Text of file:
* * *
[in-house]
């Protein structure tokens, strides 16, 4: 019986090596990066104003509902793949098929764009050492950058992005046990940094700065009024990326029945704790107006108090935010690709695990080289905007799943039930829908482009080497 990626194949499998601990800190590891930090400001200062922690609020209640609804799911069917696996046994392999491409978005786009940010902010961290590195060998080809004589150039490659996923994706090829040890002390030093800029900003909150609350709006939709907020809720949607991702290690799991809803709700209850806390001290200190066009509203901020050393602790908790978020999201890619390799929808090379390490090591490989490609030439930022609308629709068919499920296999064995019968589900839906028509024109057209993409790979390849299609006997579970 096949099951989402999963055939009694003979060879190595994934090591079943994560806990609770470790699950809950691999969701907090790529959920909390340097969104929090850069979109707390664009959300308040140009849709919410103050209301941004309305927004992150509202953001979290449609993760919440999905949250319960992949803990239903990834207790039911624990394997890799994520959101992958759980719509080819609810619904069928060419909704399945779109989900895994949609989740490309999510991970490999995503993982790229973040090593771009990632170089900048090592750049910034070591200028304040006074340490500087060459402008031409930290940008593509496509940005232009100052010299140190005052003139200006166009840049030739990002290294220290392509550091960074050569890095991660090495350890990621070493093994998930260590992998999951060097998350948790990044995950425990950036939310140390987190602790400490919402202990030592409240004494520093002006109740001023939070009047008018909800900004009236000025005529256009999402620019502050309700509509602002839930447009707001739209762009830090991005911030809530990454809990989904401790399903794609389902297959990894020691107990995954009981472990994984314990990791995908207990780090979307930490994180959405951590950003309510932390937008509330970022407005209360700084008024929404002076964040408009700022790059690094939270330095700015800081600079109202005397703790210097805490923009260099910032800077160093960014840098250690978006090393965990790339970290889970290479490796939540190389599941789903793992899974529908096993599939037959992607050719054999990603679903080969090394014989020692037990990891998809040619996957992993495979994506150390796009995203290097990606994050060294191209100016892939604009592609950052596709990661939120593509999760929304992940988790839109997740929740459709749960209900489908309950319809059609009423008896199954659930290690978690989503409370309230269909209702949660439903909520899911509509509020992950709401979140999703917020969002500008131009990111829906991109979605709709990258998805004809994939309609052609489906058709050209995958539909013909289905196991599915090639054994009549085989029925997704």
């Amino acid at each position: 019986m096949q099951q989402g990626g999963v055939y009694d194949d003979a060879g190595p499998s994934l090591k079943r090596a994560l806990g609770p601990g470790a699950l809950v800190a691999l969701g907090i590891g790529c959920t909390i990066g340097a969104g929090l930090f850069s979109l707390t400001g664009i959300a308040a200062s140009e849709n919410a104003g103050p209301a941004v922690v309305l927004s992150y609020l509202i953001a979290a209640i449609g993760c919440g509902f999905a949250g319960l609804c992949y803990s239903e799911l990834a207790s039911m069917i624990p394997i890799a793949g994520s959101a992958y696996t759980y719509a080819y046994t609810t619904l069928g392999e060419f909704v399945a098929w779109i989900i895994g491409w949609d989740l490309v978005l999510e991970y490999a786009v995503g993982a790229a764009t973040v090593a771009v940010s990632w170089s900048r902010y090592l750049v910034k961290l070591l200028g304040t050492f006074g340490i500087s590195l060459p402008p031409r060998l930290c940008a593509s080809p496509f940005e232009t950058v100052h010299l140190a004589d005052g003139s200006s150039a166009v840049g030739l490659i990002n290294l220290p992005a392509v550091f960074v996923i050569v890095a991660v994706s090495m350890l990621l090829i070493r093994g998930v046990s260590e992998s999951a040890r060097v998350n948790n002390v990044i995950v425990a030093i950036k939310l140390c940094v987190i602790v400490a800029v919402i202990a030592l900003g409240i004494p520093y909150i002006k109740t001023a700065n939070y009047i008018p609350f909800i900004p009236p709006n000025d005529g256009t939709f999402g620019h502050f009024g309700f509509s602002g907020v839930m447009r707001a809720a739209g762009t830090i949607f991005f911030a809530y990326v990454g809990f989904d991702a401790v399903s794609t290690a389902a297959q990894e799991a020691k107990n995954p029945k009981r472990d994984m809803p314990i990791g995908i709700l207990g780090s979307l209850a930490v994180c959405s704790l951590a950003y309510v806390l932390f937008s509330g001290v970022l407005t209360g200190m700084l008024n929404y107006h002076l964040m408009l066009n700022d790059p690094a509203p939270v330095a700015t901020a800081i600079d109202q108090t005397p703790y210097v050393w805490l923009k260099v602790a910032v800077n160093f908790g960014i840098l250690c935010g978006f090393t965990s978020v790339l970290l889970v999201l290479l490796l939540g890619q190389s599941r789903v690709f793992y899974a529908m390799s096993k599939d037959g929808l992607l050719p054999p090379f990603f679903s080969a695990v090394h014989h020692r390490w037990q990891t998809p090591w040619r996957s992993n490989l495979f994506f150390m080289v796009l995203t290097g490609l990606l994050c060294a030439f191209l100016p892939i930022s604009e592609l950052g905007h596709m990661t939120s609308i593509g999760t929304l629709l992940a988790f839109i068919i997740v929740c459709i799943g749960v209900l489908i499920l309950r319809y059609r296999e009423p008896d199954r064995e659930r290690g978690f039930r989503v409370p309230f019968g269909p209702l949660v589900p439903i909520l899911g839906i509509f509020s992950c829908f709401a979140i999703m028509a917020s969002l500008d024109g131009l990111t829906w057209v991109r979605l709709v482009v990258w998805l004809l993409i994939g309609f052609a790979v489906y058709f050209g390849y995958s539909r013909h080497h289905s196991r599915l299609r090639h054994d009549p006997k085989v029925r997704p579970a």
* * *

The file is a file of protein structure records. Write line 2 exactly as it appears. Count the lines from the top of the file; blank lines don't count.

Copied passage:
């Protein structure tokens, strides 16, 4: 019986090596990066104003509902793949098929764009050492950058992005046990940094700065009024990326029945704790107006108090935010690709695990080289905007799943039930829908482009080497 990626194949499998601990800190590891930090400001200062922690609020209640609804799911069917696996046994392999491409978005786009940010902010961290590195060998080809004589150039490659996923994706090829040890002390030093800029900003909150609350709006939709907020809720949607991702290690799991809803709700209850806390001290200190066009509203901020050393602790908790978020999201890619390799929808090379390490090591490989490609030439930022609308629709068919499920296999064995019968589900839906028509024109057209993409790979390849299609006997579970 096949099951989402999963055939009694003979060879190595994934090591079943994560806990609770470790699950809950691999969701907090790529959920909390340097969104929090850069979109707390664009959300308040140009849709919410103050209301941004309305927004992150509202953001979290449609993760919440999905949250319960992949803990239903990834207790039911624990394997890799994520959101992958759980719509080819609810619904069928060419909704399945779109989900895994949609989740490309999510991970490999995503993982790229973040090593771009990632170089900048090592750049910034070591200028304040006074340490500087060459402008031409930290940008593509496509940005232009100052010299140190005052003139200006166009840049030739990002290294220290392509550091960074050569890095991660090495350890990621070493093994998930260590992998999951060097998350948790990044995950425990950036939310140390987190602790400490919402202990030592409240004494520093002006109740001023939070009047008018909800900004009236000025005529256009999402620019502050309700509509602002839930447009707001739209762009830090991005911030809530990454809990989904401790399903794609389902297959990894020691107990995954009981472990994984314990990791995908207990780090979307930490994180959405951590950003309510932390937008509330970022407005209360700084008024929404002076964040408009700022790059690094939270330095700015800081600079109202005397703790210097805490923009260099910032800077160093960014840098250690978006090393965990790339970290889970290479490796939540190389599941789903793992899974529908096993599939037959992607050719054999990603679903080969090394014989020692037990990891998809040619996957992993495979994506150390796009995203290097990606994050060294191209100016892939604009592609950052596709990661939120593509999760929304992940988790839109997740929740459709749960209900489908309950319809059609009423008896199954659930290690978690989503409370309230269909209702949660439903909520899911509509509020992950709401979140999703917020969002500008131009990111829906991109979605709709990258998805004809994939309609052609489906058709050209995958539909013909289905196991599915090639054994009549085989029925997704």